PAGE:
“Shall you go, then, Albert?” asked Franz.

“Ma foi, yes; like you, I hesitated, but the count’s eloquence decides me.”

“Let us go, then,” said Franz, “since you wish it; but on our way to the Piazza del Popolo, I wish to pass through the Corso. Is this possible, count?”

“On foot, yes, in a carriage, no.”

“I will go on foot, then.”

“Is it important that you should go that way?”

“Yes, there is something I wish to see.”

“Well, we will go by the Corso. We will send the carriage to wait for us on the Piazza del Popolo, by the Strada del Babuino, for I shall be glad to pass, myself, through the Corso, to see if some orders I have given have been executed.”

“Excellency,” said a servant, opening the door, “a man in the dress of a penitent wishes to speak to you.”

“Ah, yes” returned the count, “I know who he is, gentlemen; will you return to the salon? you will find good cigars on the centre table. I will be with you directly.” The young men rose and returned into the salon, while the count, again apologizing, left by another door. Albert, who was a great smoker, and who had considered it no small sacrifice to be deprived of the cigars of the Cafe de Paris, approached the table, and uttered a cry of joy at perceiving some veritable puros.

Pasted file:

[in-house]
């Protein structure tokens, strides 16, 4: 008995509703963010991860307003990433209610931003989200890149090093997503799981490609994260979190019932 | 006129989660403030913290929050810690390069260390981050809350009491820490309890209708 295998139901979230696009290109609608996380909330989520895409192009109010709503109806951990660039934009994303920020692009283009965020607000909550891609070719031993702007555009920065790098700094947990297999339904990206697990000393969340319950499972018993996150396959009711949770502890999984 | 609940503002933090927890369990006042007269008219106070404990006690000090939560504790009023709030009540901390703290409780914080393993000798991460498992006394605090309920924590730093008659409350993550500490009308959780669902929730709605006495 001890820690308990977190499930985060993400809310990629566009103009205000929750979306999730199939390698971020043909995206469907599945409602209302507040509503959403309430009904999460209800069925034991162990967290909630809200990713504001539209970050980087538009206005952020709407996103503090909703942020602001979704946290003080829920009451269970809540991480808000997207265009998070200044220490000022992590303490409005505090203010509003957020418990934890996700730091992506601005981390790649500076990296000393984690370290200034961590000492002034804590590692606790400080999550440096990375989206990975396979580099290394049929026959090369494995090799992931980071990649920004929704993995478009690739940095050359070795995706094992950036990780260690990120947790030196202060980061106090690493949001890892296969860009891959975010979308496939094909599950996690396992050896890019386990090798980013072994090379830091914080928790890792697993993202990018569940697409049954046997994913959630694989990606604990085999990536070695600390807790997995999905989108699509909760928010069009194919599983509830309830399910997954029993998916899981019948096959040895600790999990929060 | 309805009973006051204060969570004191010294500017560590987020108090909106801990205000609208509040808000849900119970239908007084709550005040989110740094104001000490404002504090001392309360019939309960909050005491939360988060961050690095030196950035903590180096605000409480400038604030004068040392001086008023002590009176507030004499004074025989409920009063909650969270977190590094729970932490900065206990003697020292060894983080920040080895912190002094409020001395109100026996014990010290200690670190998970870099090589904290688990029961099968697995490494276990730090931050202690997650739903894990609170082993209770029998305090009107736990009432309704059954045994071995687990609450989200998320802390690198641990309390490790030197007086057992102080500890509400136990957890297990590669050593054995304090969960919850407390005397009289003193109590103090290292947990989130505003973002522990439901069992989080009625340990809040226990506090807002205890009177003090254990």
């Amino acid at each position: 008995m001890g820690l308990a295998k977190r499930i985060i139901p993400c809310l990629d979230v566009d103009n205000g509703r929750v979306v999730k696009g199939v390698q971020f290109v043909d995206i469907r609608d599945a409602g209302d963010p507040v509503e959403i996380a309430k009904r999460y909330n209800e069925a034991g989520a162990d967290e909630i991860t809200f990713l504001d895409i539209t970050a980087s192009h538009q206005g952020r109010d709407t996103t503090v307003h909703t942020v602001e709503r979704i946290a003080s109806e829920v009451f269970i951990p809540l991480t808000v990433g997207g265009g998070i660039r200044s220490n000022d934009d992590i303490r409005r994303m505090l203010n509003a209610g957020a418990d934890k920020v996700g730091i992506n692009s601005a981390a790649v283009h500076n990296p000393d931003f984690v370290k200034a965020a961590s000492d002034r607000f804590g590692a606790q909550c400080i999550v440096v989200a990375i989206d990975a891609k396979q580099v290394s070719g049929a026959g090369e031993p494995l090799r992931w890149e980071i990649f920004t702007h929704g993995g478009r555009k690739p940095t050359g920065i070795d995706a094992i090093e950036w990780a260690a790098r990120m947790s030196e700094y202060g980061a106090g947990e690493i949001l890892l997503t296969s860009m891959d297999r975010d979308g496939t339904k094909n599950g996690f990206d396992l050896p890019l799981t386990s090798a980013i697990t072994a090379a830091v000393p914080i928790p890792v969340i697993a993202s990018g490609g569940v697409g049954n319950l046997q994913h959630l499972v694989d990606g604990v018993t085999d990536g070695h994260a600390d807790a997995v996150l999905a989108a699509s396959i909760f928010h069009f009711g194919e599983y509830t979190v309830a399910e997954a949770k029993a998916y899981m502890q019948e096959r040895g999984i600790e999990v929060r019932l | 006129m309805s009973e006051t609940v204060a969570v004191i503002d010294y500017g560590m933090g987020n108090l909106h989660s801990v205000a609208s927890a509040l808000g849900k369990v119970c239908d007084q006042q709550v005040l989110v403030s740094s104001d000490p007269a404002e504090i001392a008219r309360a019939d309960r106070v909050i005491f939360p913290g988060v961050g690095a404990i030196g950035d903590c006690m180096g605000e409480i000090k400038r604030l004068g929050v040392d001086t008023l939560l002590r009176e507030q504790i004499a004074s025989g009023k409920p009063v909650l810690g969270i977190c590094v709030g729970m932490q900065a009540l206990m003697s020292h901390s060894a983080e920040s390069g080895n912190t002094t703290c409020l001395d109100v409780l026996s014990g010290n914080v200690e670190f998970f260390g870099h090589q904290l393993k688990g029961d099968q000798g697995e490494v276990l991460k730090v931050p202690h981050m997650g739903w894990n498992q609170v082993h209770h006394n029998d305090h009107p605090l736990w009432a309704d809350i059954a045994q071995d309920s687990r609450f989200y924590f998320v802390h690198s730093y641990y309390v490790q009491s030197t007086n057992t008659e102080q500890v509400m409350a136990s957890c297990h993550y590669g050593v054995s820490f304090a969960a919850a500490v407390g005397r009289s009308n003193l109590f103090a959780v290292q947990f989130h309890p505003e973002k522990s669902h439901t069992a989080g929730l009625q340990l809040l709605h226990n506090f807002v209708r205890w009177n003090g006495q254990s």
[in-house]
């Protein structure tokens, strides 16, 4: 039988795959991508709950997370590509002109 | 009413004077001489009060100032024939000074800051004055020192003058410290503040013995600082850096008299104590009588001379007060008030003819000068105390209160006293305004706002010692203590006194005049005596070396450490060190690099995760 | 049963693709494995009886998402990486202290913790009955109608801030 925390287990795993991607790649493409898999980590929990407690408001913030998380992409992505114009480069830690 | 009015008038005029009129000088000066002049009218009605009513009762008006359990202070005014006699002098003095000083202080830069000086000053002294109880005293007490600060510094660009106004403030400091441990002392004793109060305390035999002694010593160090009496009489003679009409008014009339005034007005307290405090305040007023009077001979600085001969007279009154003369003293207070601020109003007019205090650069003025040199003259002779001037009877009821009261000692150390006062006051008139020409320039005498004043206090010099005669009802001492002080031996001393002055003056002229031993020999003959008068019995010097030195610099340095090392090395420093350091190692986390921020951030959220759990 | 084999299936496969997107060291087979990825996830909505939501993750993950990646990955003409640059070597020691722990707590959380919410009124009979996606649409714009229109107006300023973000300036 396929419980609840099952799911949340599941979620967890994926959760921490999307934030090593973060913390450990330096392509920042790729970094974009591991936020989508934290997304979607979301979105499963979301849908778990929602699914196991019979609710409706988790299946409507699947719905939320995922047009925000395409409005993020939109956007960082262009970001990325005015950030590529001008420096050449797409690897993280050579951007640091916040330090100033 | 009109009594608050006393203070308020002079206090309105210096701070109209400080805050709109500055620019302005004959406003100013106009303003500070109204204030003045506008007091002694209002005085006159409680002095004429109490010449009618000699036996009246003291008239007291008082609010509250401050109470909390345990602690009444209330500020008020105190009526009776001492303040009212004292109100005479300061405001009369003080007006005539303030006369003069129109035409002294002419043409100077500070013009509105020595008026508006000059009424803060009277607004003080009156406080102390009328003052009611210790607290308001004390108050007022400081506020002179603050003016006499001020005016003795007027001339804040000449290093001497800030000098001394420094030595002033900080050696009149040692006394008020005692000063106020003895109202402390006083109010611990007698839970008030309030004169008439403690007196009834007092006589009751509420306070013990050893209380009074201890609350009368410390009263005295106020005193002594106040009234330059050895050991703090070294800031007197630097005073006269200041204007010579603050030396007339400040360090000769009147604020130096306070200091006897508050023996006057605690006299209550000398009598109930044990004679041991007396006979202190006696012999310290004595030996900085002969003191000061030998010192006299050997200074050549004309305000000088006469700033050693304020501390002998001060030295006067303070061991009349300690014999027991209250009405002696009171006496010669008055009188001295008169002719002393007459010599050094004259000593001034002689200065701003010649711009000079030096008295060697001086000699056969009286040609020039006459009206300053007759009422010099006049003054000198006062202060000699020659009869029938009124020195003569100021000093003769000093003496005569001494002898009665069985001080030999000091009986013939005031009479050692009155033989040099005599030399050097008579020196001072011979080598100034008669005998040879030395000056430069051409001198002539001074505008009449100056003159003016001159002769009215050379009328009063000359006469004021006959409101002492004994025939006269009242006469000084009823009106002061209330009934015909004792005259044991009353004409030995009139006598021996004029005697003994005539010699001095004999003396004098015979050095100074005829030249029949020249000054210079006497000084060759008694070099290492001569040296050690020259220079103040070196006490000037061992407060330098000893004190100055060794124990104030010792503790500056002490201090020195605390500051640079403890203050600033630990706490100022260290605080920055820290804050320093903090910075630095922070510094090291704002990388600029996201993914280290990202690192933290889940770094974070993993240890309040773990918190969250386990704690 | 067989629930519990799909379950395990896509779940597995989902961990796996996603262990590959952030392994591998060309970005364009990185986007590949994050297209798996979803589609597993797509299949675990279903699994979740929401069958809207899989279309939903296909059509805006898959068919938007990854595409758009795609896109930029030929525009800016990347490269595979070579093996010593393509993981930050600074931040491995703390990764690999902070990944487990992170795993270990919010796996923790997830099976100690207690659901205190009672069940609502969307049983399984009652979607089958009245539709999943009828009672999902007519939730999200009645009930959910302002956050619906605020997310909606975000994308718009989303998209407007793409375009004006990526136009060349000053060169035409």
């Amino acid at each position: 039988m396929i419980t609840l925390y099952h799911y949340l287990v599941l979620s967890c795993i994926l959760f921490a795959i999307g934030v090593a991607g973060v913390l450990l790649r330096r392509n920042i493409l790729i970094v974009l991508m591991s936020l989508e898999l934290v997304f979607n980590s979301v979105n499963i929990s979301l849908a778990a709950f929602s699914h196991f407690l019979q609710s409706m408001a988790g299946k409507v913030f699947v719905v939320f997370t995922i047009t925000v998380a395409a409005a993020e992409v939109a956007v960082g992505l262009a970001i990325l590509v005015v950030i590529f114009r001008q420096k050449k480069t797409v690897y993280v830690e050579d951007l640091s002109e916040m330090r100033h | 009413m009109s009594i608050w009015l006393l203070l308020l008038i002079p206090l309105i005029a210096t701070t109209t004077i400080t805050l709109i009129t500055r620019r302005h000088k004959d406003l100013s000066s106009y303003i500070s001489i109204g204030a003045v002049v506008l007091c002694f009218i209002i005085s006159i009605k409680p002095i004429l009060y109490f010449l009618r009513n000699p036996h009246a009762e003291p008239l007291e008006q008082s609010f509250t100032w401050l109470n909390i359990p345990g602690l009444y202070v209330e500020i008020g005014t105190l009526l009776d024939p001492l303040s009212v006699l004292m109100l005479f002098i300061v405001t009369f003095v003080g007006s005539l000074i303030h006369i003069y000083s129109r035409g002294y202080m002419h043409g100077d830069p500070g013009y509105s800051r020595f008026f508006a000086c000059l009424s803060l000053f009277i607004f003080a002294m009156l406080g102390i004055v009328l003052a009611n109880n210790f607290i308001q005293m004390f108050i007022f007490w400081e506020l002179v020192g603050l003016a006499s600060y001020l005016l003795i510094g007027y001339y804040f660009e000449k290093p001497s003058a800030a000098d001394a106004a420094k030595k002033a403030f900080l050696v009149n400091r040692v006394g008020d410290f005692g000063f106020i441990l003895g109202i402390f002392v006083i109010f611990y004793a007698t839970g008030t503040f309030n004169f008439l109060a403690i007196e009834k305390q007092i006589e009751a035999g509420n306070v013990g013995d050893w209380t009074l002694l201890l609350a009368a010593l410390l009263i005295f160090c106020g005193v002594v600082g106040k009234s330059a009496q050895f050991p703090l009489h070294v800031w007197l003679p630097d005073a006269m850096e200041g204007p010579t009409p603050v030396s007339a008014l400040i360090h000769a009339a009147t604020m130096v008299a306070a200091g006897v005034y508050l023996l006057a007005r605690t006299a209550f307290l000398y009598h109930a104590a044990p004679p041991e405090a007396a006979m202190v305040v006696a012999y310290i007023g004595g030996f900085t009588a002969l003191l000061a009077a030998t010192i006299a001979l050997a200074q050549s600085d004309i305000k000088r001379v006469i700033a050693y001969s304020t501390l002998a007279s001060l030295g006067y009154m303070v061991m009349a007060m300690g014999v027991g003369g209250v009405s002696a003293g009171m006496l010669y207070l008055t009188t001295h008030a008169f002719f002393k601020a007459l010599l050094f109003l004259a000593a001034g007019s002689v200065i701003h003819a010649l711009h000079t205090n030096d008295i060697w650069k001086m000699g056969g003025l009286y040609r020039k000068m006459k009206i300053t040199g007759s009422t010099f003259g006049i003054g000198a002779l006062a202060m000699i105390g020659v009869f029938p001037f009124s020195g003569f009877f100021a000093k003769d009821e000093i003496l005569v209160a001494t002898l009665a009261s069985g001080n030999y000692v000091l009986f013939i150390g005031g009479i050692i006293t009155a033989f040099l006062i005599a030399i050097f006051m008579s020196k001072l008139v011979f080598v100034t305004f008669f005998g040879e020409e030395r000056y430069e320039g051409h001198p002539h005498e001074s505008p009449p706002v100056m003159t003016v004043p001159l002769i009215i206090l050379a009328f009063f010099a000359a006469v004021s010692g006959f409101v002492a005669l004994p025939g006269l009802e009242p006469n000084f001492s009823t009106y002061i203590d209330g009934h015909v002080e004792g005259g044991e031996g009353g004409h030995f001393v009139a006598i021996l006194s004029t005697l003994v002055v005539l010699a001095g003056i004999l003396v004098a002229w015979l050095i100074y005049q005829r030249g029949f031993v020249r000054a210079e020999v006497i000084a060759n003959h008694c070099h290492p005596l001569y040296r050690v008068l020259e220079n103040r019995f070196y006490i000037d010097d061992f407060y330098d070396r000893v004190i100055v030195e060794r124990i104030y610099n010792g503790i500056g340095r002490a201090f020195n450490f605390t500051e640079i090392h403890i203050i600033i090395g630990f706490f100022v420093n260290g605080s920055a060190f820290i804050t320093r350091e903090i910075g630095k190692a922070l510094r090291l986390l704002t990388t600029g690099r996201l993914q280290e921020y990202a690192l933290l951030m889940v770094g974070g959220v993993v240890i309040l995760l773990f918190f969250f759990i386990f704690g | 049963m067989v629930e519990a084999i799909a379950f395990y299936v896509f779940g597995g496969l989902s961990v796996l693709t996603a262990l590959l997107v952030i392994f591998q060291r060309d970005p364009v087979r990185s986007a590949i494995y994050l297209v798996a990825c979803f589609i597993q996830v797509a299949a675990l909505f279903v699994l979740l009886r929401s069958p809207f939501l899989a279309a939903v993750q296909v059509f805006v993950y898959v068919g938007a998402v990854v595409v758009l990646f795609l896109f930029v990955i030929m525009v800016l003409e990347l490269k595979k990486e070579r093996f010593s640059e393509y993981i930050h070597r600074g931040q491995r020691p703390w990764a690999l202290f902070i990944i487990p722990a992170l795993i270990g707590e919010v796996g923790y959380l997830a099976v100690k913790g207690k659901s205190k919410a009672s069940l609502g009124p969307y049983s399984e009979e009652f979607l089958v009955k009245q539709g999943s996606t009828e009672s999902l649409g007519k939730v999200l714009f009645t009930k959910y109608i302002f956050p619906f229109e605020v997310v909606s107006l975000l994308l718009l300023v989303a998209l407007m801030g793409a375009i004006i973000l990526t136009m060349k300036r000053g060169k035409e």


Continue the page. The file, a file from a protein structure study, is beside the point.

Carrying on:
“Well,” asked Franz, “what think you of the Count of Monte Cristo?”

“What do I think?” said Albert, evidently surprised at such a question from his companion; “I think he is a delightful fellow, who does the honors of his table admirably; who has travelled much, read much, is, like Brutus, of the Stoic school, and moreover,” added he, sending a volume of smoke up towards the ceiling, “that he has excellent cigars.” Such was Albert’s opinion of the count, and as Franz well knew that Albert professed never to form an opinion except upon long reflection, he made no attempt to change it. “But,” said he, “did you observe one very singular thing?”


“How attentively he looked at you.”

“At me?”

“Yes.”—Albert reflected. “Ah,” replied he, sighing, “that is not very surprising; I have been more than a year absent from Paris, and my clothes are of a most antiquated cut; the count takes me for a provincial. The first opportunity you have, undeceive him, I beg, and tell him I am nothing of the kind.” Franz smiled; an instant after the count entered.